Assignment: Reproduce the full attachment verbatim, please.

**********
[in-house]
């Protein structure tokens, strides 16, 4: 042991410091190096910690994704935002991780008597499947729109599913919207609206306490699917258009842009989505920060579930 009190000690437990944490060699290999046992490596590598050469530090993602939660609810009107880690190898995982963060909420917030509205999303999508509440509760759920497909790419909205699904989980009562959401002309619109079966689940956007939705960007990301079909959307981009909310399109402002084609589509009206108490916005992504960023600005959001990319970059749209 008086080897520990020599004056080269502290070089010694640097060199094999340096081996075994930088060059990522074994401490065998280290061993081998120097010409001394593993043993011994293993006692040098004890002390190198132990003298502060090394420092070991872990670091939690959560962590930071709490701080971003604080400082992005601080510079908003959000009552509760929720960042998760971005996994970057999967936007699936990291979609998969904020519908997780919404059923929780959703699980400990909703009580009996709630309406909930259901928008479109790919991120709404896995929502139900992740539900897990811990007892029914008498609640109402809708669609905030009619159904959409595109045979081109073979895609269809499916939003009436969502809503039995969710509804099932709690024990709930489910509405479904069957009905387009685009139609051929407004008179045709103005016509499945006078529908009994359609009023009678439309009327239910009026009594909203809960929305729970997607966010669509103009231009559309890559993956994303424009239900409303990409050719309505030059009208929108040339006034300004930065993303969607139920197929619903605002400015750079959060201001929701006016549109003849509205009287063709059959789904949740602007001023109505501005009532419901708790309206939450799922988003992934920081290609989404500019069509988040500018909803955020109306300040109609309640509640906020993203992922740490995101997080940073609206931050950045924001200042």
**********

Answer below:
[in-house]
């Protein structure tokens, strides 16, 4: 042991410091190096910690994704935002991780008597499947729109599913919207609206306490699917258009842009989505920060579930 009190000690437990944490060699290999046992490596590598050469530090993602939660609810009107880690190898995982963060909420917030509205999303999508509440509760759920497909790419909205699904989980009562959401002309619109079966689940956007939705960007990301079909959307981009909310399109402002084609589509009206108490916005992504960023600005959001990319970059749209 008086080897520990020599004056080269502290070089010694640097060199094999340096081996075994930088060059990522074994401490065998280290061993081998120097010409001394593993043993011994293993006692040098004890002390190198132990003298502060090394420092070991872990670091939690959560962590930071709490701080971003604080400082992005601080510079908003959000009552509760929720960042998760971005996994970057999967936007699936990291979609998969904020519908997780919404059923929780959703699980400990909703009580009996709630309406909930259901928008479109790919991120709404896995929502139900992740539900897990811990007892029914008498609640109402809708669609905030009619159904959409595109045979081109073979895609269809499916939003009436969502809503039995969710509804099932709690024990709930489910509405479904069957009905387009685009139609051929407004008179045709103005016509499945006078529908009994359609009023009678439309009327239910009026009594909203809960929305729970997607966010669509103009231009559309890559993956994303424009239900409303990409050719309505030059009208929108040339006034300004930065993303969607139920197929619903605002400015750079959060201001929701006016549109003849509205009287063709059959789904949740602007001023109505501005009532419901708790309206939450799922988003992934920081290609989404500019069509988040500018909803955020109306300040109609309640509640906020993203992922740490995101997080940073609206931050950045924001200042």